• Insights

EU signals action to address unpaid internships 

European Union
The EU is expected to propose legislation this year to improve conditions for young people participating in internships and traineeships.

In recent decades, internships and traineeships have become a critical stepping stone in young workers’ career paths. Surveys suggest that more than three quarters of workers have taken part in such programmes, and as the labour market continues to tilt toward knowledge work, they look to play an even more important role.  

However, internships typically involve young workers just beginning their careers and they are often unpaid. There is also little formal regulation requiring that internships (especially those not connected to an educational institution) provide a meaningful training component. They are therefore sometimes used as a source of free menial labour rather than a true educational experience. The European Parliament has described this as ‘a form of exploitation of young people’s work’.  

Unpaid internships can also have the secondary effect of diminishing social mobility, since only young people with family resources can afford to pay their living expenses whilst working for free. Those without such resources miss out on an important tool for gaining job training and experience.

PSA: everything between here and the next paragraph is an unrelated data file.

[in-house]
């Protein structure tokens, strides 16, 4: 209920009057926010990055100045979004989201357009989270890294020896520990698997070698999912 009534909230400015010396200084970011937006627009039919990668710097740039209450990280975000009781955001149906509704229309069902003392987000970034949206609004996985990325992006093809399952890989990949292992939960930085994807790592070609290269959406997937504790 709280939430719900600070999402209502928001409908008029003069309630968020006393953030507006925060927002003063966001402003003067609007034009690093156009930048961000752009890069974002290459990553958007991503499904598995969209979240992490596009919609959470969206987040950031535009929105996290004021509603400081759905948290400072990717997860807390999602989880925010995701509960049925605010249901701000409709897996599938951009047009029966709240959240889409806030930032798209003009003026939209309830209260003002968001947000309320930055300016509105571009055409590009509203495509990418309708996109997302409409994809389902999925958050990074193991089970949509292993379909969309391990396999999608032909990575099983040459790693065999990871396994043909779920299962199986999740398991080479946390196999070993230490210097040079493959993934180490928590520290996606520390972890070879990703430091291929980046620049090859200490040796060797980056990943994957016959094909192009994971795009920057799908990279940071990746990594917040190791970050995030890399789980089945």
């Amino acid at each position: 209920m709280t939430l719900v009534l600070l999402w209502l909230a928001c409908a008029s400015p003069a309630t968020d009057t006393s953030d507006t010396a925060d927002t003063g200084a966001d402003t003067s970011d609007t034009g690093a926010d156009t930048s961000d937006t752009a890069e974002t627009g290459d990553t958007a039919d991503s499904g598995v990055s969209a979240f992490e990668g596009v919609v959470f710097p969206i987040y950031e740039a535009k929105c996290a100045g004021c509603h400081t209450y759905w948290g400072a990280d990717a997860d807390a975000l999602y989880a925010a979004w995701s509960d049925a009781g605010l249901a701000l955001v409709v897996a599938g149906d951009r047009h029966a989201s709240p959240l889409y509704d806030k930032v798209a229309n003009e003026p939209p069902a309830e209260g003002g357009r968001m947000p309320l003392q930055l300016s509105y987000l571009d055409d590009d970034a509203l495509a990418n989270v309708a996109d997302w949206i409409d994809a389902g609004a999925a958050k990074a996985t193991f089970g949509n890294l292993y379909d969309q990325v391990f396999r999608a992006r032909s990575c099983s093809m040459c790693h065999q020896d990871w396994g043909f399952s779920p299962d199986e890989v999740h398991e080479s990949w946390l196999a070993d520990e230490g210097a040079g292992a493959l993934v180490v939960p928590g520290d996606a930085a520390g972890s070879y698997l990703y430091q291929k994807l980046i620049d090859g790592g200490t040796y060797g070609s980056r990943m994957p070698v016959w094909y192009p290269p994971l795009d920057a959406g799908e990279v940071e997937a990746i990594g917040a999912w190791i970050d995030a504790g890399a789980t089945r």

The EU has long been aware of these issues, and it has taken some modest steps to address them. In 2014, the European Council published a recommendation on a Quality Framework for Traineeships (‘QFT’). Among other things, the QFT calls on Member States to implement the following basic standards for internships and traineeships: 

  • written contracts with transparent terms; 
  • a set duration (not exceeding six months); 
  • clear provisions on pay and social security coverage (if these are provided); 
  • assignment of mentors and coherent learning objectives. 


The 2022 EU Directive on transparent and predictable working conditions, while not directed at internships and traineeships, provided some further protection for workers in such programmes. 

But the European Parliament has repeatedly said that these efforts are inadequate to address the problem. The QFT is only a recommendation and does not have the force of law. It also does not specifically require that trainees and interns be paid for their work. In June 2023, the Parliament therefore voted overwhelmingly in favor of a resolution calling on the European Commission to propose a binding Directive setting minimum standards for traineeships and internships. The resolution calls for the Directive to revise and strengthen the standards set in the QFT. Most importantly, it says that the Directive should provide for a minimum level of compensation for trainees and interns.  

The European Commission is widely expected to introduce draft legislation in line with the Parliament’s resolution early this year, in time for passage before June’s parliamentary elections.  

Takeaway for employers

Employers should review their internship and traineeship programmes to prepare for the upcoming legislation. At a minimum, employers should ensure that these programmes are in line with the 2014 QFT, as those standards will likely be enshrined in the legislation.